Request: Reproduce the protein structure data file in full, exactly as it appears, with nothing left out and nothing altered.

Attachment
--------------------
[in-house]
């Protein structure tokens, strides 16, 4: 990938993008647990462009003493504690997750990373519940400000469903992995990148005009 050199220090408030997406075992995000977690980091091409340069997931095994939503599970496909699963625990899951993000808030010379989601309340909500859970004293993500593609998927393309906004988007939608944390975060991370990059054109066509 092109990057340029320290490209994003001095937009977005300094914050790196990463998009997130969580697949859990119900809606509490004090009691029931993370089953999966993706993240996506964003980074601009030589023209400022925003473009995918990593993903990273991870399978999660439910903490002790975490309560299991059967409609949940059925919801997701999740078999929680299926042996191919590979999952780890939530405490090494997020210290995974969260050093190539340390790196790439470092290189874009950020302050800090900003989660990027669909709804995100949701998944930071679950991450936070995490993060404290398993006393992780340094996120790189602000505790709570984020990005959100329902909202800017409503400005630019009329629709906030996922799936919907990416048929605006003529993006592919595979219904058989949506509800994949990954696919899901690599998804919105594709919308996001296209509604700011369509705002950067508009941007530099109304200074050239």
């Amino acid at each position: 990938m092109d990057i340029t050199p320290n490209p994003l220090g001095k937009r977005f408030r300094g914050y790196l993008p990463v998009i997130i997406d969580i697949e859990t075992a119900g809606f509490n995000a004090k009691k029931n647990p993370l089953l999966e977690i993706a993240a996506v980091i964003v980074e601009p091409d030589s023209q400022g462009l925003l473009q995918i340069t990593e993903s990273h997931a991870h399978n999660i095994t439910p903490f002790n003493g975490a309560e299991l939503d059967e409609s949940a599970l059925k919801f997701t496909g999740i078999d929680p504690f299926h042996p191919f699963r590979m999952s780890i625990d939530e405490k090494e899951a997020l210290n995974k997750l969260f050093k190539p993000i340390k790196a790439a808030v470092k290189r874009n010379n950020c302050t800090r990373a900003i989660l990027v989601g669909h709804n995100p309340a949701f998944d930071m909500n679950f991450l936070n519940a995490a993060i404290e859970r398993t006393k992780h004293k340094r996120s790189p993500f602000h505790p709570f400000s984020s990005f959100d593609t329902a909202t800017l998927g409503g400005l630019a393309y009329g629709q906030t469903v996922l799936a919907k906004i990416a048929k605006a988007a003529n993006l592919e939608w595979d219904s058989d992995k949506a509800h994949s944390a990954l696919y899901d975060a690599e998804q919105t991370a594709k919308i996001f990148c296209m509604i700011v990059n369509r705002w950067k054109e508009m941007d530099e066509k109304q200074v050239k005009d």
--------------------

[in-house]
């Protein structure tokens, strides 16, 4: 990938993008647990462009003493504690997750990373519940400000469903992995990148005009 050199220090408030997406075992995000977690980091091409340069997931095994939503599970496909699963625990899951993000808030010379989601309340909500859970004293993500593609998927393309906004988007939608944390975060991370990059054109066509 092109990057340029320290490209994003001095937009977005300094914050790196990463998009997130969580697949859990119900809606509490004090009691029931993370089953999966993706993240996506964003980074601009030589023209400022925003473009995918990593993903990273991870399978999660439910903490002790975490309560299991059967409609949940059925919801997701999740078999929680299926042996191919590979999952780890939530405490090494997020210290995974969260050093190539340390790196790439470092290189874009950020302050800090900003989660990027669909709804995100949701998944930071679950991450936070995490993060404290398993006393992780340094996120790189602000505790709570984020990005959100329902909202800017409503400005630019009329629709906030996922799936919907990416048929605006003529993006592919595979219904058989949506509800994949990954696919899901690599998804919105594709919308996001296209509604700011369509705002950067508009941007530099109304200074050239």
């Amino acid at each position: 990938m092109d990057i340029t050199p320290n490209p994003l220090g001095k937009r977005f408030r300094g914050y790196l993008p990463v998009i997130i997406d969580i697949e859990t075992a119900g809606f509490n995000a004090k009691k029931n647990p993370l089953l999966e977690i993706a993240a996506v980091i964003v980074e601009p091409d030589s023209q400022g462009l925003l473009q995918i340069t990593e993903s990273h997931a991870h399978n999660i095994t439910p903490f002790n003493g975490a309560e299991l939503d059967e409609s949940a599970l059925k919801f997701t496909g999740i078999d929680p504690f299926h042996p191919f699963r590979m999952s780890i625990d939530e405490k090494e899951a997020l210290n995974k997750l969260f050093k190539p993000i340390k790196a790439a808030v470092k290189r874009n010379n950020c302050t800090r990373a900003i989660l990027v989601g669909h709804n995100p309340a949701f998944d930071m909500n679950f991450l936070n519940a995490a993060i404290e859970r398993t006393k992780h004293k340094r996120s790189p993500f602000h505790p709570f400000s984020s990005f959100d593609t329902a909202t800017l998927g409503g400005l630019a393309y009329g629709q906030t469903v996922l799936a919907k906004i990416a048929k605006a988007a003529n993006l592919e939608w595979d219904s058989d992995k949506a509800h994949s944390a990954l696919y899901d975060a690599e998804q919105t991370a594709k919308i996001f990148c296209m509604i700011v990059n369509r705002w950067k054109e508009m941007d530099e066509k109304q200074v050239k005009d």